Galileo’s Daughter: A Drama of Science, Faith and Love by Dava Sobel
I read this fascinating book during the last two weeks I spent at my families’ farm in Italy this summer, and I must agree with the editor’s assessment that this is ‘an unforgettable story.’
I thoroughly enjoyed the details of Galileo’s life, generally recognized as ‘the father of modern science,’ the description of major European events and personalities of the 16th and 17th centuries, and the gradual unveiling of the loving and intelligent character of Suor Maria Celeste, Galileo’s daughter.
Galileo Galilei lived between 1564 and 1642, and resided in Pisa, Padua, and mostly in Florence, with a few trips to Rome. Although he never left Italy, his inventions and ideas became well known to the European intelligentsia of his time. During the second half of his life he lived the drama of a devout Catholic who believed something Catholics were forbidden to believe – the sun, not the earth, was at the center of the universe.
As scholars in this period tended to do, Galileo avoided marrying his mate of many years, Marina Gamba, who bore him three children. Galileo recognized their children as heirs to his lineage, but Marina Gamba married another man soon after Galileo moved to Florence to become the chief mathematician and philosopher of the Tuscan grand duke.
The eldest of Galileo’s children, Virginia, was born in 1600, and at the age of 13, both she and her younger sister, Livia, entered the convent of San Matteo in Arcetri . A few years later, both of them took the vows as cloistered sisters under the Rule of Saint Clare in the same convent, withthe names of Suor Maria Celeste, and Suor Arcangela, respectively.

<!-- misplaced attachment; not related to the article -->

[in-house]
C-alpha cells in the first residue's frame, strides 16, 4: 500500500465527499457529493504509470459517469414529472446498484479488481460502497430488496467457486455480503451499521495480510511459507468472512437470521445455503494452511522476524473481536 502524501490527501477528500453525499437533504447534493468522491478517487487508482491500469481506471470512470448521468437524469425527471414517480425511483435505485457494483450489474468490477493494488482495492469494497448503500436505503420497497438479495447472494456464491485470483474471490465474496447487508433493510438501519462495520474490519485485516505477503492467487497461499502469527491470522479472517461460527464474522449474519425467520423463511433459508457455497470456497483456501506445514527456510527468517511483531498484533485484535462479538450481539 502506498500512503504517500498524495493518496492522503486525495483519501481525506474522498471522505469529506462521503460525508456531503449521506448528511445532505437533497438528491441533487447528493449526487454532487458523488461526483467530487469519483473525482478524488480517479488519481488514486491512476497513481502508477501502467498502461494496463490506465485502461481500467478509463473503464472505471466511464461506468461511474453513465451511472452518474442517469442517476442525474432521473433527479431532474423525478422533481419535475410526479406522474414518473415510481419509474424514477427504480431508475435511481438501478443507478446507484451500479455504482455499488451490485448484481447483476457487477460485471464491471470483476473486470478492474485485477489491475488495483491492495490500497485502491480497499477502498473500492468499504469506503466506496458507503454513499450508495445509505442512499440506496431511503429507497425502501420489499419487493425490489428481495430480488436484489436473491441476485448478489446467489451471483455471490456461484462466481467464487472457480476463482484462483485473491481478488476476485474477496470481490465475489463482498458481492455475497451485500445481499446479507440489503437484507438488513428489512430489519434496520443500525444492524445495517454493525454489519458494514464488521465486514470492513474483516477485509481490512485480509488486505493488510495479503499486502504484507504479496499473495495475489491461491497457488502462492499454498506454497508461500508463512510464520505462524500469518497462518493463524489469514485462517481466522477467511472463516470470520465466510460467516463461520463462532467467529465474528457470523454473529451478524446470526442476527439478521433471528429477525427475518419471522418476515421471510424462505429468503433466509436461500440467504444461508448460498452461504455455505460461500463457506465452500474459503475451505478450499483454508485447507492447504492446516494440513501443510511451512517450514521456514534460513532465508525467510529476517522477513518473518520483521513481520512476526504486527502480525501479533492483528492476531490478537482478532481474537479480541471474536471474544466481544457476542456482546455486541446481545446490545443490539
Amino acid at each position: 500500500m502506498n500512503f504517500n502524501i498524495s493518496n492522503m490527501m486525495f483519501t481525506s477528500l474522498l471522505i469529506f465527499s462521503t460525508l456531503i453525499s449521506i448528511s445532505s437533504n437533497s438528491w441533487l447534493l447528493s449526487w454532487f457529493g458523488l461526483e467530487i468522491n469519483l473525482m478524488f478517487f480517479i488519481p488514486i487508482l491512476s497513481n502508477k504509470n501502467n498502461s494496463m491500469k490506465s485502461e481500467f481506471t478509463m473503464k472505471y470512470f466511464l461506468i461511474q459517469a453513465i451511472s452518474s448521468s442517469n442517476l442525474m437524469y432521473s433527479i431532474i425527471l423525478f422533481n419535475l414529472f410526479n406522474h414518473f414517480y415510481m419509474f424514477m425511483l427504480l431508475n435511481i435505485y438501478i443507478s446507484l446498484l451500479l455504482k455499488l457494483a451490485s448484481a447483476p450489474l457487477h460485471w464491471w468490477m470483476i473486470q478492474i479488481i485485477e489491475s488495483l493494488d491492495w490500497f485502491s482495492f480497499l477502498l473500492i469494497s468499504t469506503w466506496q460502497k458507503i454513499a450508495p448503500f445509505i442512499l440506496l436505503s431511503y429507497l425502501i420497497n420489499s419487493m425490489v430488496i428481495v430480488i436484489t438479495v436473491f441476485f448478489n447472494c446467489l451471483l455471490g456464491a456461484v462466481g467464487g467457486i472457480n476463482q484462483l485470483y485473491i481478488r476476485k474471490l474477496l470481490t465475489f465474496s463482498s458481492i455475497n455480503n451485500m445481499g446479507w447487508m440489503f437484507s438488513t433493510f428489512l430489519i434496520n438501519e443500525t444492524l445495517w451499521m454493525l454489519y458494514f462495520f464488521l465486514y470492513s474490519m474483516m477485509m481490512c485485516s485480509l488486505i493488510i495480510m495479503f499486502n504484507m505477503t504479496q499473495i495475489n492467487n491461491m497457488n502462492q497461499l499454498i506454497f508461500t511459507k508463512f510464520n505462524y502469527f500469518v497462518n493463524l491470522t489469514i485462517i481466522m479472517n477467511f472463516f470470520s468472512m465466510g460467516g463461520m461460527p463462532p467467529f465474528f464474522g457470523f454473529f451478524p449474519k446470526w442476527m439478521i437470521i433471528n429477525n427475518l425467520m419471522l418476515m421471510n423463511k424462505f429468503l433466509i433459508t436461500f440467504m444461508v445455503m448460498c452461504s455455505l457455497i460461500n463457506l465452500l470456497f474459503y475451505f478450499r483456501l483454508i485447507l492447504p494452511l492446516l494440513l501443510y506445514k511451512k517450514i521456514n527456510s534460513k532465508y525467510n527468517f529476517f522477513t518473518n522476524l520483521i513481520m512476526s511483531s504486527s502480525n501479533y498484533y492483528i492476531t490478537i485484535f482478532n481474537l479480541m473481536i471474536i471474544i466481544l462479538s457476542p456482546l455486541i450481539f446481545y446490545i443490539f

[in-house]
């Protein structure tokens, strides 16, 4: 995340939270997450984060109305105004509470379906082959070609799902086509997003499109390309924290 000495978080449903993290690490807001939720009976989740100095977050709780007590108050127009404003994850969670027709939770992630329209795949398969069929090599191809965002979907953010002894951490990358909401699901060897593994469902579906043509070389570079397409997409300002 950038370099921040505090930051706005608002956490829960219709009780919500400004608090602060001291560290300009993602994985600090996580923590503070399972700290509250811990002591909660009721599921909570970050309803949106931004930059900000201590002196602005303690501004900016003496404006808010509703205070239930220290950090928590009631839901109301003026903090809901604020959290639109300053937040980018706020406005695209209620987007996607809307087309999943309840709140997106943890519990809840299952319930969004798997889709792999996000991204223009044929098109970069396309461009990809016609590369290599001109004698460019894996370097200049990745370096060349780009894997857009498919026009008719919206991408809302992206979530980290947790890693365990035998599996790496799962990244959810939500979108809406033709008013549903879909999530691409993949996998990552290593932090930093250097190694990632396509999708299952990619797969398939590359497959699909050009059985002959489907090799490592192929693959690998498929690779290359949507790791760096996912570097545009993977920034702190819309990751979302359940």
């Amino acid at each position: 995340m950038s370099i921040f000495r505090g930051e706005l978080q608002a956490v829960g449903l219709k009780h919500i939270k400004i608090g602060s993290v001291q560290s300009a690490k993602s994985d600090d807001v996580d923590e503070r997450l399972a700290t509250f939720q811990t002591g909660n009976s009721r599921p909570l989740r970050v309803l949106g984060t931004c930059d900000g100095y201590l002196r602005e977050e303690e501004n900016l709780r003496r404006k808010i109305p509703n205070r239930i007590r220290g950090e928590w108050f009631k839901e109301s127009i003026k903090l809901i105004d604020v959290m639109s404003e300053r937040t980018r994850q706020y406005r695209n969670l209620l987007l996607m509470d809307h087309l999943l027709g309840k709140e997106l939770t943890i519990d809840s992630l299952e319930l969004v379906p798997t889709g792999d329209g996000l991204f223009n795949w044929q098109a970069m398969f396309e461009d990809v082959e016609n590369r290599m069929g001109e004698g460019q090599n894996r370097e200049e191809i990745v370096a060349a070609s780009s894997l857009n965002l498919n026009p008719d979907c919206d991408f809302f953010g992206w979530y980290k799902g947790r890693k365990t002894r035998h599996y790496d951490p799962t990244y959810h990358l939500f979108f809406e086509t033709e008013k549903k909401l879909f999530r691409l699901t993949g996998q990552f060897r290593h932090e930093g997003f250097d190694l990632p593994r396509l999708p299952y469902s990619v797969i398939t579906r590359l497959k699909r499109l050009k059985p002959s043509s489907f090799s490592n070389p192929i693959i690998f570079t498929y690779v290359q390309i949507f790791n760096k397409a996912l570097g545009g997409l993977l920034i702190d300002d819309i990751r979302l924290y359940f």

Dava Sobel has woven, in a masterful way, Suor Maria Celeste’s letters to her father within the detailed and often anguished story of his life and vicissitudes. Unfortunately Galileo’s side of this correspondence is not still in existence.
We learn that Galilei’s interest in the Copernican system begun with the discovery of sunspots and the flux and reflux of tides, which he studied after inventing the telescope. As the sun-centered doctrine went against the Ptolemaic and Catholic views of the world, which saw the earth at the center of the universe, Galilei was instructed, in 1616, to ababdon his belief in the Copernican system and regard it only as an hypothesis. In 1633 Galilei’s writing and publication of his ‘Dialogue,’ in which both systems are discussed
with a clear preference given to the sun-centered theory, was regarded as an infringement to the previous injunction, and Galilei was forced to abjure his writings and his book was banned. In fact, this book was banned until 1822, when the Catholic Church accepted the teaching of the sun-centered theory of the universe.
The real charm and interest of this book (at least for me) lies in the way Sobel has balanced the details of the scientific inventions and thoughts of Galilei, with details of his private life – highlighted by the comments of his daughter Suor Maria Celeste. The human side of this great man is revealed through the loving words written by his daughter to him, such as ‘..every hour seems a thousand years to me while I await that promised day when I shall see you again’, or ‘Dearest lord father, I wanted to write to you now, to tell you I partake in your torments, so as to make them lighter for you to bear…’
Sobel has unveiled little-known details of the life and the love the united father and daughter. In fact, I hope you will read up to the last page to find out that.
Paola Malpezzi Price Ph.D.